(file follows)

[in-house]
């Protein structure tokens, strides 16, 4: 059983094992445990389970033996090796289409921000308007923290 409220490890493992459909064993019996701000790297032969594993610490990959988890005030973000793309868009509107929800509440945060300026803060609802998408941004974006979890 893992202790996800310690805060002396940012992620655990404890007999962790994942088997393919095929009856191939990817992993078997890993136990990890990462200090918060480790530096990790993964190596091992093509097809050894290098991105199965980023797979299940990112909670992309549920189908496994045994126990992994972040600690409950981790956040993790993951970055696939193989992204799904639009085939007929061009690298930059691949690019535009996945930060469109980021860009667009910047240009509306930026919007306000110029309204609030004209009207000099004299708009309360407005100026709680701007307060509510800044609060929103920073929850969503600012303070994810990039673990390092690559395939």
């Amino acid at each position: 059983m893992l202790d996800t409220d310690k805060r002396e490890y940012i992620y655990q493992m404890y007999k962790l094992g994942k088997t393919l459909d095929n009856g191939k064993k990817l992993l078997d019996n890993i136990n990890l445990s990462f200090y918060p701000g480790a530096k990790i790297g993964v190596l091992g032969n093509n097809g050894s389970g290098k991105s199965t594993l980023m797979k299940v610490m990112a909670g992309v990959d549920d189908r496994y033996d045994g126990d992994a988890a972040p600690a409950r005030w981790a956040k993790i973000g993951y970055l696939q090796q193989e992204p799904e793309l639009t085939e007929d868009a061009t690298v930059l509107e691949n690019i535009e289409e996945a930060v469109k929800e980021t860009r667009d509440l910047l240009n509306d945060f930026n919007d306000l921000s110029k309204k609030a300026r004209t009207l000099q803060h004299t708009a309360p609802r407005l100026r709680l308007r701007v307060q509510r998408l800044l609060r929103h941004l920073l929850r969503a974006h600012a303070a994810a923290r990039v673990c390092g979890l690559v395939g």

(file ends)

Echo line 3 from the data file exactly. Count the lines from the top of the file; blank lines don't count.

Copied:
């Amino acid at each position: 059983m893992l202790d996800t409220d310690k805060r002396e490890y940012i992620y655990q493992m404890y007999k962790l094992g994942k088997t393919l459909d095929n009856g191939k064993k990817l992993l078997d019996n890993i136990n990890l445990s990462f200090y918060p701000g480790a530096k990790i790297g993964v190596l091992g032969n093509n097809g050894s389970g290098k991105s199965t594993l980023m797979k299940v610490m990112a909670g992309v990959d549920d189908r496994y033996d045994g126990d992994a988890a972040p600690a409950r005030w981790a956040k993790i973000g993951y970055l696939q090796q193989e992204p799904e793309l639009t085939e007929d868009a061009t690298v930059l509107e691949n690019i535009e289409e996945a930060v469109k929800e980021t860009r667009d509440l910047l240009n509306d945060f930026n919007d306000l921000s110029k309204k609030a300026r004209t009207l000099q803060h004299t708009a309360p609802r407005l100026r709680l308007r701007v307060q509510r998408l800044l609060r929103h941004l920073l929850r969503a974006h600012a303070a994810a923290r990039v673990c390092g979890l690559v395939g």